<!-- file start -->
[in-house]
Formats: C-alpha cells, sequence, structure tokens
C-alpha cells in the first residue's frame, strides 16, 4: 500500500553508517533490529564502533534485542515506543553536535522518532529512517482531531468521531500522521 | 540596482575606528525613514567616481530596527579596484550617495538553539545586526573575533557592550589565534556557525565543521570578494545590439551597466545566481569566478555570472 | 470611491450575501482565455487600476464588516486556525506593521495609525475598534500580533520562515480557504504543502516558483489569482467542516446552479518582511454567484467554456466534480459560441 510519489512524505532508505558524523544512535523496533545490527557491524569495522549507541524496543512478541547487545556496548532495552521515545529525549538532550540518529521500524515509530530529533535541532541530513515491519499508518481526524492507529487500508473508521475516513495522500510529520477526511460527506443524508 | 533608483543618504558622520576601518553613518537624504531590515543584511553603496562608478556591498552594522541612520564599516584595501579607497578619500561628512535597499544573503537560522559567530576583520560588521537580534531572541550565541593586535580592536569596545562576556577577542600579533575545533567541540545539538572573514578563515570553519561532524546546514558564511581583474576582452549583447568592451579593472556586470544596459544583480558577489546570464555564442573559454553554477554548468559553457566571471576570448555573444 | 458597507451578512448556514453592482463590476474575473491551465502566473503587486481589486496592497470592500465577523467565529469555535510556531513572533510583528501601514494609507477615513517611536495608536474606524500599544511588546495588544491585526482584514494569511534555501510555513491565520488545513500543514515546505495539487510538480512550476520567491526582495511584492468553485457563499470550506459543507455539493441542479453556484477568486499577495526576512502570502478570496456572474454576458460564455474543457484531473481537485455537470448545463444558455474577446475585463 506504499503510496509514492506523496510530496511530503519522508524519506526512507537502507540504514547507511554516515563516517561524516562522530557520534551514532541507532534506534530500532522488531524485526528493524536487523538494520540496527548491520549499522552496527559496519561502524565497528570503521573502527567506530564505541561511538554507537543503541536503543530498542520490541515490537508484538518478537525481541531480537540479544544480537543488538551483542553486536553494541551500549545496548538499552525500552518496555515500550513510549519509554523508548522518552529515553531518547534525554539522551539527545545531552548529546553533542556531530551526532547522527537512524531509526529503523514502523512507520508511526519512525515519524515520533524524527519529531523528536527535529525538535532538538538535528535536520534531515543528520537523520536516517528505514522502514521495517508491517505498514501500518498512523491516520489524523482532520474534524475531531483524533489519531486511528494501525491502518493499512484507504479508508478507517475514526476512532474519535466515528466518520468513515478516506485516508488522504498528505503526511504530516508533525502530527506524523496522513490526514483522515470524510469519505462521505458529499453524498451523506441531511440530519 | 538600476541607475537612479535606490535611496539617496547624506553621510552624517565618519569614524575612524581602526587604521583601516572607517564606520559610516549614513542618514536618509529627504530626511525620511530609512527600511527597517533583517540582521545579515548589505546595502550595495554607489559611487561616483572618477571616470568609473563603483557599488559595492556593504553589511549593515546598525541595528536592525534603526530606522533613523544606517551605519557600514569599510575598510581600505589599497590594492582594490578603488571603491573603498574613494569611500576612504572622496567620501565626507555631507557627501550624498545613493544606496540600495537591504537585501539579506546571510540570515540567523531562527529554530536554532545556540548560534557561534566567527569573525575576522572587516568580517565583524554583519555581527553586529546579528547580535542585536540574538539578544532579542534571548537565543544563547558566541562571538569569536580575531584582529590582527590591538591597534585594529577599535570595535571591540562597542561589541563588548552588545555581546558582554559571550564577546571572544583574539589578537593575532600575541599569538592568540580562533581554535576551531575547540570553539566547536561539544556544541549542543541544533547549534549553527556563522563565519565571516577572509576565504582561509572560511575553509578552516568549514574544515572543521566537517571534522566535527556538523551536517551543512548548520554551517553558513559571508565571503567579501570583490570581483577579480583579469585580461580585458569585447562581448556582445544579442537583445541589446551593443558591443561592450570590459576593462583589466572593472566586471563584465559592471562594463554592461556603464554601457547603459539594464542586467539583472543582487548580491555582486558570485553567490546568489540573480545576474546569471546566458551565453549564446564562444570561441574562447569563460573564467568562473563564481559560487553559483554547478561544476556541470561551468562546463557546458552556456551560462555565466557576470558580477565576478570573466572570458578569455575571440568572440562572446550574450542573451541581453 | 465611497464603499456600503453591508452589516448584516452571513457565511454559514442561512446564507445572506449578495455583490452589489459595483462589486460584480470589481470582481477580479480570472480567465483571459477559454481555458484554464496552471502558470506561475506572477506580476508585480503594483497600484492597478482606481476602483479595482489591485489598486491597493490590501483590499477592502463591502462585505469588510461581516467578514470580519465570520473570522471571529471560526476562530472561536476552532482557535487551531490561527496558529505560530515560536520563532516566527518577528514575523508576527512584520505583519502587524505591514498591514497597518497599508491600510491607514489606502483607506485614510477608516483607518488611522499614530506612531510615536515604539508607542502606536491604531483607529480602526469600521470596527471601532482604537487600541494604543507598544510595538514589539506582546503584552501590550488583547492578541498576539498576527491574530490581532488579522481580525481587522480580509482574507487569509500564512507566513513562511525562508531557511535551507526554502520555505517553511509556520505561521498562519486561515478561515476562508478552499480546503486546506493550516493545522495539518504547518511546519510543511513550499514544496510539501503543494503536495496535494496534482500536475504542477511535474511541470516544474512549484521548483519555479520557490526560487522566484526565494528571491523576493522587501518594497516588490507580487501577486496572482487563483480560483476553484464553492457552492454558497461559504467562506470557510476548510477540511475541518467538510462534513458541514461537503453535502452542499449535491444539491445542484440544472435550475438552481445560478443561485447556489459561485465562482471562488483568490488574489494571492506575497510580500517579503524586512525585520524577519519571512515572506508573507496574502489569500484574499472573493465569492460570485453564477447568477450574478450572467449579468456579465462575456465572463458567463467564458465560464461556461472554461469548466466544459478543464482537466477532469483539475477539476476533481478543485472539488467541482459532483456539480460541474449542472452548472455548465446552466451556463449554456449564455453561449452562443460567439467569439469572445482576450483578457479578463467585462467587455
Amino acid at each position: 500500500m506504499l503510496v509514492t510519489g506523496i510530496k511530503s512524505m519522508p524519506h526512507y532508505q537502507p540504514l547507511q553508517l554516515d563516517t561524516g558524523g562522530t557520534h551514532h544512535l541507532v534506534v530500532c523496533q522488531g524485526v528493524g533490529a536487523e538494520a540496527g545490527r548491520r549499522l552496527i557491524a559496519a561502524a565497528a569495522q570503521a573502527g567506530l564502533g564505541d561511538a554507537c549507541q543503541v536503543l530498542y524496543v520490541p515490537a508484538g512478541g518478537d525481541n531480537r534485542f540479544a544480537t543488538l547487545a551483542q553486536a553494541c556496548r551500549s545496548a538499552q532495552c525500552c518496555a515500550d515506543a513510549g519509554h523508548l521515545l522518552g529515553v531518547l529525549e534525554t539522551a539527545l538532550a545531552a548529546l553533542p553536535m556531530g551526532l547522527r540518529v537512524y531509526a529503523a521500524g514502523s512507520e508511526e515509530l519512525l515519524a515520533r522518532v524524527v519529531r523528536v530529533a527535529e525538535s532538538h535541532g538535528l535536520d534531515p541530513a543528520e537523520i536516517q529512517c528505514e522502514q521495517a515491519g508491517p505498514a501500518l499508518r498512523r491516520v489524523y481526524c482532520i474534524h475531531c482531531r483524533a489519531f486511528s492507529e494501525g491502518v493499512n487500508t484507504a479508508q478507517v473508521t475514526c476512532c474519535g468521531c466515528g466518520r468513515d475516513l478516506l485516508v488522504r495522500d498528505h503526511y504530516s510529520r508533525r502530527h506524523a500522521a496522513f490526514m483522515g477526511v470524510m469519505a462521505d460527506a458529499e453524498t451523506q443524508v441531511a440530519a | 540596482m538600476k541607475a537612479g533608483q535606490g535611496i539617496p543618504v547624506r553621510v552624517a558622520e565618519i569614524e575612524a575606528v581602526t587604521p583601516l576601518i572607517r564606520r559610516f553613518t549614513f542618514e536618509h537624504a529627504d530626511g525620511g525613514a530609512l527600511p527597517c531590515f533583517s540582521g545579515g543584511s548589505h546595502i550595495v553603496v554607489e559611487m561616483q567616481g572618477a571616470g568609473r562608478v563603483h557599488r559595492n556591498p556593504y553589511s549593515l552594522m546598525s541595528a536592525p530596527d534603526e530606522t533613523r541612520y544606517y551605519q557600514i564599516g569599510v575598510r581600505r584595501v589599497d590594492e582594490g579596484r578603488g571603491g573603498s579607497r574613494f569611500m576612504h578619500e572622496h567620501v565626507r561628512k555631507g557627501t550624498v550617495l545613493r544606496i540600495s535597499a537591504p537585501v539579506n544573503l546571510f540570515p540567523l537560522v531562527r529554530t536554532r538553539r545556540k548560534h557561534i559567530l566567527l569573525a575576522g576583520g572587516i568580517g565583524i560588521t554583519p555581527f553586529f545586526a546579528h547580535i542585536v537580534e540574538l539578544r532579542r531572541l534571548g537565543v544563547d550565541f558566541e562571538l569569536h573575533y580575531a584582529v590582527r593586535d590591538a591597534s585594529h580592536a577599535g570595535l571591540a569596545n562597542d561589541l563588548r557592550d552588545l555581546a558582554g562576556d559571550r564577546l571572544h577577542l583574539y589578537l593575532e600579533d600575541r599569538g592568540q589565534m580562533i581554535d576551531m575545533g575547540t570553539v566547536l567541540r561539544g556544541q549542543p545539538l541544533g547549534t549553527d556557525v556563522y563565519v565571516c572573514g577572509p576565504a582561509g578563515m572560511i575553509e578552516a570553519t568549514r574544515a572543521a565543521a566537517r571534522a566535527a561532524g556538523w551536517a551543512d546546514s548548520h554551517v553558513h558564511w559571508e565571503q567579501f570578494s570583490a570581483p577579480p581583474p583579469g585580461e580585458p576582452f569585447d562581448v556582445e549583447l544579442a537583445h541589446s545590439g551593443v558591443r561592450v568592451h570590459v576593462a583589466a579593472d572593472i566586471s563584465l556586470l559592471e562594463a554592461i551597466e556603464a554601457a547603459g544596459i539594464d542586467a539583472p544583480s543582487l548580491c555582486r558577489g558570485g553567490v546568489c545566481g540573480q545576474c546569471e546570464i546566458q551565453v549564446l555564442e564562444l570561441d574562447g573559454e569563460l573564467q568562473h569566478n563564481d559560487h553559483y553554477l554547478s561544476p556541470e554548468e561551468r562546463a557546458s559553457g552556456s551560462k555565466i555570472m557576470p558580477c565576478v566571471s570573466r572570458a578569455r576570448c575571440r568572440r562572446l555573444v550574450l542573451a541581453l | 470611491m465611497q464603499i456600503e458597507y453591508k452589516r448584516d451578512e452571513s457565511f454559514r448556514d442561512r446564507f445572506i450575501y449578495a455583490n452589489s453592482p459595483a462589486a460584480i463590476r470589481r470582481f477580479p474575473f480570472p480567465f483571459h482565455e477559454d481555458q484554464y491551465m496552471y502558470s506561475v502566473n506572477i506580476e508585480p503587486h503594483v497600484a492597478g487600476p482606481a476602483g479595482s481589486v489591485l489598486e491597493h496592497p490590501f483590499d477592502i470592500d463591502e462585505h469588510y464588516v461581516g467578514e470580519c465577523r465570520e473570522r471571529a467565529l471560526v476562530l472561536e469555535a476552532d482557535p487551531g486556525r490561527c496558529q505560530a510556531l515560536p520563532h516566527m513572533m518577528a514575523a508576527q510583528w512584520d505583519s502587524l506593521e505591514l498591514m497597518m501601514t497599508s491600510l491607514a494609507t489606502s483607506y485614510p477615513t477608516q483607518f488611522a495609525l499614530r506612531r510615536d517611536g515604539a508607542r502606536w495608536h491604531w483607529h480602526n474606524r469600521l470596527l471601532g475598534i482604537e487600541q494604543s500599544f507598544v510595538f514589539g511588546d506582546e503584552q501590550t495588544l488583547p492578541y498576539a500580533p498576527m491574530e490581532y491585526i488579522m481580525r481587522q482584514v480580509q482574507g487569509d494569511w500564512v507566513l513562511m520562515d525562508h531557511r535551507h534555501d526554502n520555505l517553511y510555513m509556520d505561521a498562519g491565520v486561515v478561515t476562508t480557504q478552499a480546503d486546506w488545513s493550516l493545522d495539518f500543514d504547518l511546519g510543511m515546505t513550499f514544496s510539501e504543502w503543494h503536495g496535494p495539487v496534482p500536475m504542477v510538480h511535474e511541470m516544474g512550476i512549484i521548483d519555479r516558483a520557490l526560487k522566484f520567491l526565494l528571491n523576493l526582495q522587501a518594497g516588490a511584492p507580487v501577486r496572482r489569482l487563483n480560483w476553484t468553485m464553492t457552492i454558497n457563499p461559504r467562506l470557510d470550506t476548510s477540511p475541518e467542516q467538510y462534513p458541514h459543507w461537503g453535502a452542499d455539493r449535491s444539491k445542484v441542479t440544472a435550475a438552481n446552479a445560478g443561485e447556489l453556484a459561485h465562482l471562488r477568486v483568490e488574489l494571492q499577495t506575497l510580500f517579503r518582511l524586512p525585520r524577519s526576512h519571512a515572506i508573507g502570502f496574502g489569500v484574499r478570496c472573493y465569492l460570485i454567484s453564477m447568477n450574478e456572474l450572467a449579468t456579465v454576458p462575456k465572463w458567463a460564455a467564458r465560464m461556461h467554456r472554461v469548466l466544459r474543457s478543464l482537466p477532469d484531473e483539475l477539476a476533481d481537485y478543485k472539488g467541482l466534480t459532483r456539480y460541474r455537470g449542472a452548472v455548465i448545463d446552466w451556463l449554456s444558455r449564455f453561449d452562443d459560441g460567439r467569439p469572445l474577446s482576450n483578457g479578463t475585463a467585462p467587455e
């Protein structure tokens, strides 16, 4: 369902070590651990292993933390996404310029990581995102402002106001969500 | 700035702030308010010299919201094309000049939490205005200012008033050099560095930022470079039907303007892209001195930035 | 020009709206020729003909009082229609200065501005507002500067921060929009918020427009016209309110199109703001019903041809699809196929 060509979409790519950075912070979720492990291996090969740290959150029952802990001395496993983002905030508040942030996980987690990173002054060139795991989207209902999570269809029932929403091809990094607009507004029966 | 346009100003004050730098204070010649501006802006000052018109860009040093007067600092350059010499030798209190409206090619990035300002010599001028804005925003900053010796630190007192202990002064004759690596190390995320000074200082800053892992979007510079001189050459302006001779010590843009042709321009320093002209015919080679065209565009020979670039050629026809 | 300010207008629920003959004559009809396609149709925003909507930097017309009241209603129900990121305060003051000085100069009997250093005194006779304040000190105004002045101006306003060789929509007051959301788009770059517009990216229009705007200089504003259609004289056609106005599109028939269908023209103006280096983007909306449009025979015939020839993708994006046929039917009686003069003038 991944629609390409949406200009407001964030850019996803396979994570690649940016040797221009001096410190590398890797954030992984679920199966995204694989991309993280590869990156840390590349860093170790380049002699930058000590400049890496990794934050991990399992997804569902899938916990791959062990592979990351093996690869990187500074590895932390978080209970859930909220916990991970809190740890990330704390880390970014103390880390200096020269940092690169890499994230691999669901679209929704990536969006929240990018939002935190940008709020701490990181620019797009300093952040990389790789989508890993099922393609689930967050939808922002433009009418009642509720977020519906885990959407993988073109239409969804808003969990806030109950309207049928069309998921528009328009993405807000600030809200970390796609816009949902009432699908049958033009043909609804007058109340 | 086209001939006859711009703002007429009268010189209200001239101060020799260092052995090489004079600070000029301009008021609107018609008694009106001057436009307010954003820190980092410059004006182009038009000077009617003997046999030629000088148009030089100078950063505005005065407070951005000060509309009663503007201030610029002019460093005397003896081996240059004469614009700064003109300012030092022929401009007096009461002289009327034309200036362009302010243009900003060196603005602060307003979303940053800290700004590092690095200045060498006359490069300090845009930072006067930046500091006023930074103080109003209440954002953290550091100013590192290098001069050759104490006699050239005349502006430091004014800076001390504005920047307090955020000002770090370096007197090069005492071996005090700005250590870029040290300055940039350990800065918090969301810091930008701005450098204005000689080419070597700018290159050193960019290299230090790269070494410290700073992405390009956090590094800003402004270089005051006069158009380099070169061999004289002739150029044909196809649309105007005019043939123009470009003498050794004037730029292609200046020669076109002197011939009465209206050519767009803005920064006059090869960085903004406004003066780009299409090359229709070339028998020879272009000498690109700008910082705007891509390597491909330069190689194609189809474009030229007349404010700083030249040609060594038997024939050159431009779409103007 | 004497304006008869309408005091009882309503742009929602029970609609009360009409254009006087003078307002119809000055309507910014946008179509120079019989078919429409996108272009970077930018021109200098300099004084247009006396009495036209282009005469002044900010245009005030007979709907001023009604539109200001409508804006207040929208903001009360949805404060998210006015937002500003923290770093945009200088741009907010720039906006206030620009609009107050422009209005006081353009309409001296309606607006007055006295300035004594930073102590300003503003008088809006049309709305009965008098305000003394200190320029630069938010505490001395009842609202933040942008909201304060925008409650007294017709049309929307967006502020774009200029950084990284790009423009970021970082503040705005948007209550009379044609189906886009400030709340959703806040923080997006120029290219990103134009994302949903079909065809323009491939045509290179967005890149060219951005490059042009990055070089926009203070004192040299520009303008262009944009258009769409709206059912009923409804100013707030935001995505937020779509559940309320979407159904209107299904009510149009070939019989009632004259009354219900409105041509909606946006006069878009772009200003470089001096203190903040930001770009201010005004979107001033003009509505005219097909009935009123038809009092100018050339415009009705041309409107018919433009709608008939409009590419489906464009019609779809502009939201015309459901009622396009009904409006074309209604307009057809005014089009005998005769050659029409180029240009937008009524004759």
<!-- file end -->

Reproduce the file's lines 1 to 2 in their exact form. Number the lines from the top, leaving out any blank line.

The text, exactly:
[in-house]
Formats: C-alpha cells, sequence, structure tokens